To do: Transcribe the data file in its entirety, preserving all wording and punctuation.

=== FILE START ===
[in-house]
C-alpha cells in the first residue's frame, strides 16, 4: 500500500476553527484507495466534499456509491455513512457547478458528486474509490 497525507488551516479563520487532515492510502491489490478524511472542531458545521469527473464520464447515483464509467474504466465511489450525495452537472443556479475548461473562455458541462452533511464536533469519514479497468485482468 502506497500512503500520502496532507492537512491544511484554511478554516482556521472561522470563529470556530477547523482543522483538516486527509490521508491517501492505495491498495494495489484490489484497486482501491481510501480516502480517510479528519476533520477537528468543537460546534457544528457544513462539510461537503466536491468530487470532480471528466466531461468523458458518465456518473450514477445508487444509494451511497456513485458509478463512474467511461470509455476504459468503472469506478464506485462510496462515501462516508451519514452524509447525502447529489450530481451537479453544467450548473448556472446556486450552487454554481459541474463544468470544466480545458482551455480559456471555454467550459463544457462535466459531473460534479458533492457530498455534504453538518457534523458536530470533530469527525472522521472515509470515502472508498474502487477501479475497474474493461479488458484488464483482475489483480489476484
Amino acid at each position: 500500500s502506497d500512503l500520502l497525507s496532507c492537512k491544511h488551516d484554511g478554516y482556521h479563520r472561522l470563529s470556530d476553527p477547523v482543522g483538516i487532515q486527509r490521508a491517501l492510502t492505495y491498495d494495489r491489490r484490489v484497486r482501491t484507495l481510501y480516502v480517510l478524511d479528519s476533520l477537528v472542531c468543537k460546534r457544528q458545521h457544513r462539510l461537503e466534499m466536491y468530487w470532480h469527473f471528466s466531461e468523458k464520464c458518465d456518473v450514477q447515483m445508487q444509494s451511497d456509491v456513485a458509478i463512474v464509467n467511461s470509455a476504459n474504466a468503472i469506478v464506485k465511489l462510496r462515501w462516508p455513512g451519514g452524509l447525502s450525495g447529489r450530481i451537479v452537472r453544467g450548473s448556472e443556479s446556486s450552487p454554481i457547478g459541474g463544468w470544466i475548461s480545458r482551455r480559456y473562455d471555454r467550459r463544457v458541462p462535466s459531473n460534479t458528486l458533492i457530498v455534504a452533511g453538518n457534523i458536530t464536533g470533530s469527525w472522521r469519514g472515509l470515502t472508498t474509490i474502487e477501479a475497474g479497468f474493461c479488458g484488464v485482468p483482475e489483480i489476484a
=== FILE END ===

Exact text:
[in-house]
C-alpha cells in the first residue's frame, strides 16, 4: 500500500476553527484507495466534499456509491455513512457547478458528486474509490 497525507488551516479563520487532515492510502491489490478524511472542531458545521469527473464520464447515483464509467474504466465511489450525495452537472443556479475548461473562455458541462452533511464536533469519514479497468485482468 502506497500512503500520502496532507492537512491544511484554511478554516482556521472561522470563529470556530477547523482543522483538516486527509490521508491517501492505495491498495494495489484490489484497486482501491481510501480516502480517510479528519476533520477537528468543537460546534457544528457544513462539510461537503466536491468530487470532480471528466466531461468523458458518465456518473450514477445508487444509494451511497456513485458509478463512474467511461470509455476504459468503472469506478464506485462510496462515501462516508451519514452524509447525502447529489450530481451537479453544467450548473448556472446556486450552487454554481459541474463544468470544466480545458482551455480559456471555454467550459463544457462535466459531473460534479458533492457530498455534504453538518457534523458536530470533530469527525472522521472515509470515502472508498474502487477501479475497474474493461479488458484488464483482475489483480489476484
Amino acid at each position: 500500500s502506497d500512503l500520502l497525507s496532507c492537512k491544511h488551516d484554511g478554516y482556521h479563520r472561522l470563529s470556530d476553527p477547523v482543522g483538516i487532515q486527509r490521508a491517501l492510502t492505495y491498495d494495489r491489490r484490489v484497486r482501491t484507495l481510501y480516502v480517510l478524511d479528519s476533520l477537528v472542531c468543537k460546534r457544528q458545521h457544513r462539510l461537503e466534499m466536491y468530487w470532480h469527473f471528466s466531461e468523458k464520464c458518465d456518473v450514477q447515483m445508487q444509494s451511497d456509491v456513485a458509478i463512474v464509467n467511461s470509455a476504459n474504466a468503472i469506478v464506485k465511489l462510496r462515501w462516508p455513512g451519514g452524509l447525502s450525495g447529489r450530481i451537479v452537472r453544467g450548473s448556472e443556479s446556486s450552487p454554481i457547478g459541474g463544468w470544466i475548461s480545458r482551455r480559456y473562455d471555454r467550459r463544457v458541462p462535466s459531473n460534479t458528486l458533492i457530498v455534504a452533511g453538518n457534523i458536530t464536533g470533530s469527525w472522521r469519514g472515509l470515502t472508498t474509490i474502487e477501479a475497474g479497468f474493461c479488458g484488464v485482468p483482475e489483480i489476484a